Can cars run on oxygen?

Mobility revolution : Will cars run on hydrogen in the future?

As a basic material for fertilizers, ammonia is one of the most widely produced chemicals in the world. Today, ammonia is mainly produced from natural gas, but that would also be possible with green hydrogen. For example in North Africa. Morocco is one of the largest exporters of fertilizers and therefore also one of the largest importers of ammonia.

It doesn't have to stay that way, says hydrogen expert Geert Tjarks. Since the production costs of electricity from solar power plants in Morocco are just under two cents (in Germany it is a good five cents), it made sense to convert the abundant green electricity into hydrogen and then use the hydrogen to produce ammonia.

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Tjarks makes an interesting calculation: If hydrogen were to replace the fossil fuels used in industry today, then as much CO2 could be avoided as Germany alone causes in one year.

The mechanical engineer Tjarks works at NOW, the “National Innovation Program for Hydrogen and Fuel Cell Technology”, which is funding a few dozen projects and products with 481 million euros from federal funds until 2022. In the fall, the government wants to present a coordinated hydrogen strategy and probably add many millions more for the promising future technology.

Hydrogen and fuel cells could solve serious problems of the energy and mobility transition: The excess electricity from wind and solar power can be stored as hydrogen. The fuel cell can drive vehicles cleanly. According to a study by the Fraunhofer Society, hydrogen cars with a range of 250 kilometers or more are more climate-friendly than battery-powered vehicles. The longer the range, the larger and heavier the battery has to be: The hydrogen-powered Toyota Mirai weighs around 1700 kilograms and the Tesla with battery around 2500 kilograms.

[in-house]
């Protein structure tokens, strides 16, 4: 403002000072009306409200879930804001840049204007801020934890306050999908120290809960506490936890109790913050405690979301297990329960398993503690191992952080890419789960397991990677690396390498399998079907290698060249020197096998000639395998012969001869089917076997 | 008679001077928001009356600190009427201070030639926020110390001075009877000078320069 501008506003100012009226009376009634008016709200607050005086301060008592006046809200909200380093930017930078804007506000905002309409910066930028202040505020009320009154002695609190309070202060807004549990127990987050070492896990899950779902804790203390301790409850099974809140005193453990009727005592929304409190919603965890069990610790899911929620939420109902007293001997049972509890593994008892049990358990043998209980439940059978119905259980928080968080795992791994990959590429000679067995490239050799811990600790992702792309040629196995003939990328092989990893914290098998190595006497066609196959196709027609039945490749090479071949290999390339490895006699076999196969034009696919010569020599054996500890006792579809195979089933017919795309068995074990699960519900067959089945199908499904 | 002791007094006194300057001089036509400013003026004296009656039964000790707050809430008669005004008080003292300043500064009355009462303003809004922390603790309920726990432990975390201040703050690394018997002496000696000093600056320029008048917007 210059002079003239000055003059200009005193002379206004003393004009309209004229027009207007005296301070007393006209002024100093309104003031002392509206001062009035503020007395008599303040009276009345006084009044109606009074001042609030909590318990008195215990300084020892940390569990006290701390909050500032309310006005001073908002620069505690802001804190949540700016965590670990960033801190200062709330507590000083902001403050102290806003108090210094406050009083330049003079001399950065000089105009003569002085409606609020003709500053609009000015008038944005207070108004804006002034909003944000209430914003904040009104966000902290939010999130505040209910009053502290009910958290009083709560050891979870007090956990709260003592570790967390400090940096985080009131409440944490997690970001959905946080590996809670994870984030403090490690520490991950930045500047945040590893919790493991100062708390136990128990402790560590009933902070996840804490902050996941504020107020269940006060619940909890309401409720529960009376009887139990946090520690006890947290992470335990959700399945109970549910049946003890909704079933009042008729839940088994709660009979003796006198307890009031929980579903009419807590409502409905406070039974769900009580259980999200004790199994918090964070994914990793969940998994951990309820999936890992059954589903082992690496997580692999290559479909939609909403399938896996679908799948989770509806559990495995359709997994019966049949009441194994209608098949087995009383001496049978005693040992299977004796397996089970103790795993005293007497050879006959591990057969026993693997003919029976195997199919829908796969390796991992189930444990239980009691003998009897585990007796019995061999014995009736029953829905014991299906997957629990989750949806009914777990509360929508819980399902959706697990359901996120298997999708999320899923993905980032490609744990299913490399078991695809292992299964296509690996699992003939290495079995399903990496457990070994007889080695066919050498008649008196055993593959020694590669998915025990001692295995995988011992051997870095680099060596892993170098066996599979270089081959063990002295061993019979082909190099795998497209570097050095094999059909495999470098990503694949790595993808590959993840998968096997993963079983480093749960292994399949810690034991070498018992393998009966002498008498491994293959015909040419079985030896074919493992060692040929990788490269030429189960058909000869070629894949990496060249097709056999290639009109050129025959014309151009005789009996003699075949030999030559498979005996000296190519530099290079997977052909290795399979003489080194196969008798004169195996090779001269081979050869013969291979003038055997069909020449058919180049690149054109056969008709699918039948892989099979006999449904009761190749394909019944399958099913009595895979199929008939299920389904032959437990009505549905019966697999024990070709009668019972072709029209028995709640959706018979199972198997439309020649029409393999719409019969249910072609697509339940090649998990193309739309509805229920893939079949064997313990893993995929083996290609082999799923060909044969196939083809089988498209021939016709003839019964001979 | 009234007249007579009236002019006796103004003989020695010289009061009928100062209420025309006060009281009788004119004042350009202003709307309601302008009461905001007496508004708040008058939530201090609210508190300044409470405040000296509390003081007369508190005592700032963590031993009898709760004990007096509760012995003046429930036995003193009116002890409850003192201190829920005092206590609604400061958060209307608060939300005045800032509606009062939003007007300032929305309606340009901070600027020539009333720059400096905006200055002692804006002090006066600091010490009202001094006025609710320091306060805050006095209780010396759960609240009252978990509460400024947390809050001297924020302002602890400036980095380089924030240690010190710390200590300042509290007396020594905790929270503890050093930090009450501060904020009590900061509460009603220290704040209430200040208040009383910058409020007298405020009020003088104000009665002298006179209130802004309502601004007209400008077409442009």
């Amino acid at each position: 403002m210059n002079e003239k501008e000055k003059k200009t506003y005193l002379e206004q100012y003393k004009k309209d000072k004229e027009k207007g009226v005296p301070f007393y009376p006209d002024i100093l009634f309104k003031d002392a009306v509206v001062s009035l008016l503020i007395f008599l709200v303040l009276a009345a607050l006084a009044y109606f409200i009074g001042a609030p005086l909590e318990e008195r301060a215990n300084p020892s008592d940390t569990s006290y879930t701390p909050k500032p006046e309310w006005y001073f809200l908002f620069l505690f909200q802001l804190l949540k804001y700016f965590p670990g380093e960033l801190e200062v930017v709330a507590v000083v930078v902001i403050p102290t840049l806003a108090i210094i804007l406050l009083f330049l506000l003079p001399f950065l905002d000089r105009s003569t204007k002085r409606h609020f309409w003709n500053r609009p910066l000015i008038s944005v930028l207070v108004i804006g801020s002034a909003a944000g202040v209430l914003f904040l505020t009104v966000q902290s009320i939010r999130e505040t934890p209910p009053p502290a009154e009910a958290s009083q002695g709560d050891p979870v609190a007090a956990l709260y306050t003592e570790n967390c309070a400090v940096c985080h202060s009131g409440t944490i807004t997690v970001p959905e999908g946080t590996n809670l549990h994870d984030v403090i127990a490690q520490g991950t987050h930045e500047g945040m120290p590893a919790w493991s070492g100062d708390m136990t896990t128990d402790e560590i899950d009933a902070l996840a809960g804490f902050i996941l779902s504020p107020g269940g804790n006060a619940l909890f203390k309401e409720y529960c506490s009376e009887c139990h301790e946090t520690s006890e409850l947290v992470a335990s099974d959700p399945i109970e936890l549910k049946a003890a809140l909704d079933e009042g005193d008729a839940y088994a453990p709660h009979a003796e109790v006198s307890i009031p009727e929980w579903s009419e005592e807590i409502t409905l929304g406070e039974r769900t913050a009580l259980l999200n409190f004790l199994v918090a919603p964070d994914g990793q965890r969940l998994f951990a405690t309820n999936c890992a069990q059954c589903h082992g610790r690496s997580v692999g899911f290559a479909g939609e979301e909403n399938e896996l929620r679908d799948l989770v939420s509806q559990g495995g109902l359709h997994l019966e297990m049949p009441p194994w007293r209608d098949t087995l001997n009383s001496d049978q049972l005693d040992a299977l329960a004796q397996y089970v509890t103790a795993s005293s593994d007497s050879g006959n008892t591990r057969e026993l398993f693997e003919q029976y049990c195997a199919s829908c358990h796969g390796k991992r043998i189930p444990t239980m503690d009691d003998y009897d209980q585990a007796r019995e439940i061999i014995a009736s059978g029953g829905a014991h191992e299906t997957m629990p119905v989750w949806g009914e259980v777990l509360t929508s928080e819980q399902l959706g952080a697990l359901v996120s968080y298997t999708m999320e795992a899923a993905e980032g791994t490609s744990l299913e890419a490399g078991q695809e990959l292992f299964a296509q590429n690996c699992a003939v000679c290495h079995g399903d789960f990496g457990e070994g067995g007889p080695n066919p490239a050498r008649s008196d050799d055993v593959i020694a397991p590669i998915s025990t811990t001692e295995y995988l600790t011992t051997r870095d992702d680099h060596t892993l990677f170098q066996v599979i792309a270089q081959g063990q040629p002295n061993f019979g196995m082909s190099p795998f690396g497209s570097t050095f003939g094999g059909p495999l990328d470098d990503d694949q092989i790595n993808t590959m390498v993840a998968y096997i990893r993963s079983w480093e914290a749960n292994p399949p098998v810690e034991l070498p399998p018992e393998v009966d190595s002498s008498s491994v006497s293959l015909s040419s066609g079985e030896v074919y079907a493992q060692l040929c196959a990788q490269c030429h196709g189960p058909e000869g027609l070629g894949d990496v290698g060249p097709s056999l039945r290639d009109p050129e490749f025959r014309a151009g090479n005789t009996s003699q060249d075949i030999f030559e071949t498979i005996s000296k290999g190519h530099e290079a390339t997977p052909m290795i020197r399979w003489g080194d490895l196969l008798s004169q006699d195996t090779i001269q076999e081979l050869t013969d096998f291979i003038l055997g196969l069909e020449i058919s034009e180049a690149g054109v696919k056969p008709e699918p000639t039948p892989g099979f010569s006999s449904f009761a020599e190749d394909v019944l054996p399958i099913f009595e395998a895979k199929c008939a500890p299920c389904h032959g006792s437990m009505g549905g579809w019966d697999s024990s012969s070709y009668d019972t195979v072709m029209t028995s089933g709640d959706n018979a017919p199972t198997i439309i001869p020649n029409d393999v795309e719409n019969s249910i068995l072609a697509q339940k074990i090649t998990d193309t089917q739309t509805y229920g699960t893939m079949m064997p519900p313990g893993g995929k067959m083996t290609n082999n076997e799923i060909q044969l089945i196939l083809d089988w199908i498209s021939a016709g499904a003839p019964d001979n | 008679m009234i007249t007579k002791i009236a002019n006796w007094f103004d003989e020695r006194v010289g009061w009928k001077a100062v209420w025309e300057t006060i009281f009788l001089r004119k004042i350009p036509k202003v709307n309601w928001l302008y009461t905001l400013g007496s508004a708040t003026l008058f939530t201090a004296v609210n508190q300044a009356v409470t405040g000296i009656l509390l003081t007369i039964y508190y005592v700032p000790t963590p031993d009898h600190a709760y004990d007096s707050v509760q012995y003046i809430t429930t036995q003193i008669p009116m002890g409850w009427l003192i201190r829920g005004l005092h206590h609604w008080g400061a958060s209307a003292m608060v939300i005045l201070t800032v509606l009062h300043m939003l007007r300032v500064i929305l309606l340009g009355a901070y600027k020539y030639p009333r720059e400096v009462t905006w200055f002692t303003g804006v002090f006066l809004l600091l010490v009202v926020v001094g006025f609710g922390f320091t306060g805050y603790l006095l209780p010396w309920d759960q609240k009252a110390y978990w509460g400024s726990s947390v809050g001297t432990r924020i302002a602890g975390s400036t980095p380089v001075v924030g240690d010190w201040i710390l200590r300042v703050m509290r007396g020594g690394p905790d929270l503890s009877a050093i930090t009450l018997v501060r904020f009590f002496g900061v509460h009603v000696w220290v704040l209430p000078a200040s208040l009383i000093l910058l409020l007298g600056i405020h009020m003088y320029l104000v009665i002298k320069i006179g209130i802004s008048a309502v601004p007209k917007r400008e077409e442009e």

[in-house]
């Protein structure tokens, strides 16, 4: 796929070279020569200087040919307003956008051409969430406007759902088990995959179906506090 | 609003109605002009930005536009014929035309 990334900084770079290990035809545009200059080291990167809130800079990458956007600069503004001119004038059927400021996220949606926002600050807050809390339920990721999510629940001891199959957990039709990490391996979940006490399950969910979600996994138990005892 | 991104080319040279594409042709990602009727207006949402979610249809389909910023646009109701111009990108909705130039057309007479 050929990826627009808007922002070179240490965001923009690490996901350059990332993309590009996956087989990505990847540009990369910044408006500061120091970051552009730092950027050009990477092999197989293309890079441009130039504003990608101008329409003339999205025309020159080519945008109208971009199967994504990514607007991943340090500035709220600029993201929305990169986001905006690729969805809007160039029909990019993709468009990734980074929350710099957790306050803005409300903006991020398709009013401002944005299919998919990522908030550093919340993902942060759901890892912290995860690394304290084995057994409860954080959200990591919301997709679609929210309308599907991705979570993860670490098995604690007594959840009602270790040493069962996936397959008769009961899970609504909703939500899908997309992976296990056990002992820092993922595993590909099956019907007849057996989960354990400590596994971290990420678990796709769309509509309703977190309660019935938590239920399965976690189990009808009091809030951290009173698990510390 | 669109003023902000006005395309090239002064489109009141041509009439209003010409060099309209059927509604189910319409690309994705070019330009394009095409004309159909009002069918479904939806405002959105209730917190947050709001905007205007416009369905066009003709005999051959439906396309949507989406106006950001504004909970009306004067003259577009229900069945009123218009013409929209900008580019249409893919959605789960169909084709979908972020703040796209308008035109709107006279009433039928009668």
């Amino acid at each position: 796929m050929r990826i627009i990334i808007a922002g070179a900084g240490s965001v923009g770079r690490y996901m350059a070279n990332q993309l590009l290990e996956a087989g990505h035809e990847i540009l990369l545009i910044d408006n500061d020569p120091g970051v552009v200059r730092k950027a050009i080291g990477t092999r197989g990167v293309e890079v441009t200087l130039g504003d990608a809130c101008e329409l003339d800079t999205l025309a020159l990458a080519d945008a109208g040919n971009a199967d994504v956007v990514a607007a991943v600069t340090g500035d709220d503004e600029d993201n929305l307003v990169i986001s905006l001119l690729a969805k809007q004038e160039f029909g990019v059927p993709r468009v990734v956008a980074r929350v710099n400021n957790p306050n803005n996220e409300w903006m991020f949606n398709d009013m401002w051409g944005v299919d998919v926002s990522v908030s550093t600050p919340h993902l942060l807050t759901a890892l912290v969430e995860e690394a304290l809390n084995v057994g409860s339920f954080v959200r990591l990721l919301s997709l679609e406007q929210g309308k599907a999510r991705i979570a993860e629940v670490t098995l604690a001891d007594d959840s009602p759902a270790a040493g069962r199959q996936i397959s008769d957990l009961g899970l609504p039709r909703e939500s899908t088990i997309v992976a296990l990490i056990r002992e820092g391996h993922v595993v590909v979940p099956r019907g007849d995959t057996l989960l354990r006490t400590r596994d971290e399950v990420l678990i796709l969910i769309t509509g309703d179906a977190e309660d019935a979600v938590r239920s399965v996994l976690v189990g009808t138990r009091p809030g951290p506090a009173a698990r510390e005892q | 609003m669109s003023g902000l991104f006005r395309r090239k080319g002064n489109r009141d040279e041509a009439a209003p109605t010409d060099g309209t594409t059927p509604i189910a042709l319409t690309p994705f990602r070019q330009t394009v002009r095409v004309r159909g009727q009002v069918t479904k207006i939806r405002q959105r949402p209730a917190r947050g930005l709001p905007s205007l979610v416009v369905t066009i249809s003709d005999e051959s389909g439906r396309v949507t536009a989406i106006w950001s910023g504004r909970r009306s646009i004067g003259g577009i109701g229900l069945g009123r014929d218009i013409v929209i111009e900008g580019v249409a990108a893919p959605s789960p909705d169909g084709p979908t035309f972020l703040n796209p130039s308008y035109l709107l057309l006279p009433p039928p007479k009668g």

The refueling times of a vehicle with a fuel cell are the same as for gasoline or diesel cars. Hydrogen can be traded globally by ship, and the fuel cell needs fewer critical raw materials than a battery. Platinum is a problem. Around 30 grams of the precious metal are currently required per fuel cell in a car. Platinum is expensive, but it is also easy to recycle. More serious is the cost of the tank, which has to withstand high pressure and is made of carbon fiber. In turn, the higher the number of items, the lower the price.

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“We want to become the model country for the use of hydrogen technology,” Brandenburg's Minister of Economics Jörg Steinbach recently said in the Tagesspiegel. The chemical engineer would like to have an electrolyser on every wind turbine in the market that converts the electricity into hydrogen. "Then there would be an immediate end to giving away excess electricity and turning off wind turbines," says Steinbach, who will be presenting his hydrogen strategy for Brandenburg next week.

Something is already happening in Lusatia. The Federal Ministry of Economics has selected the Schwarze Pump location as one of 20 “real-world laboratories for the energy transition” nationwide. The so-called reference power plant Lausitz is to map the future energy supply based on renewable energy sources with hydrogen as chemical storage. The project costs almost 100 million euros, around four fifths of which is borne by the taxpayer. In five years at the latest, a competitive system should be in place and deliver at least 100 megawatts of energy. And if everything goes according to plan, the green hydrogen will eventually replace the lignite.

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